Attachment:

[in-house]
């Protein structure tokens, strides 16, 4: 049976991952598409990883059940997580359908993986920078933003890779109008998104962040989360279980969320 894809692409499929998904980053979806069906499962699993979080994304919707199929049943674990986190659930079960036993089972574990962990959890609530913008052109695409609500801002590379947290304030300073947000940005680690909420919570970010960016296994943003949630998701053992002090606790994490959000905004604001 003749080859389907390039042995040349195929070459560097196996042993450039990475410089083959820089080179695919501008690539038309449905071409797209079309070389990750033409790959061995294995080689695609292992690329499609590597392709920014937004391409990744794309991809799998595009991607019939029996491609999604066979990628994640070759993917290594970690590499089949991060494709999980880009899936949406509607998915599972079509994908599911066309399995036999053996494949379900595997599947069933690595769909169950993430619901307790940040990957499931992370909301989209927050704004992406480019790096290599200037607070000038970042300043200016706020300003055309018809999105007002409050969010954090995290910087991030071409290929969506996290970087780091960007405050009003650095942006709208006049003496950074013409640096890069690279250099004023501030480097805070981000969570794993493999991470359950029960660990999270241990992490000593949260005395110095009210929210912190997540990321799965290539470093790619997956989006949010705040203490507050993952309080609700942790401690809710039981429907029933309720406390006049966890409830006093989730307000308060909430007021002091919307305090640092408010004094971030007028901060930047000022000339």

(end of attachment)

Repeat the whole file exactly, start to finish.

[in-house]
């Protein structure tokens, strides 16, 4: 049976991952598409990883059940997580359908993986920078933003890779109008998104962040989360279980969320 894809692409499929998904980053979806069906499962699993979080994304919707199929049943674990986190659930079960036993089972574990962990959890609530913008052109695409609500801002590379947290304030300073947000940005680690909420919570970010960016296994943003949630998701053992002090606790994490959000905004604001 003749080859389907390039042995040349195929070459560097196996042993450039990475410089083959820089080179695919501008690539038309449905071409797209079309070389990750033409790959061995294995080689695609292992690329499609590597392709920014937004391409990744794309991809799998595009991607019939029996491609999604066979990628994640070759993917290594970690590499089949991060494709999980880009899936949406509607998915599972079509994908599911066309399995036999053996494949379900595997599947069933690595769909169950993430619901307790940040990957499931992370909301989209927050704004992406480019790096290599200037607070000038970042300043200016706020300003055309018809999105007002409050969010954090995290910087991030071409290929969506996290970087780091960007405050009003650095942006709208006049003496950074013409640096890069690279250099004023501030480097805070981000969570794993493999991470359950029960660990999270241990992490000593949260005395110095009210929210912190997540990321799965290539470093790619997956989006949010705040203490507050993952309080609700942790401690809710039981429907029933309720406390006049966890409830006093989730307000308060909430007021002091919307305090640092408010004094971030007028901060930047000022000339």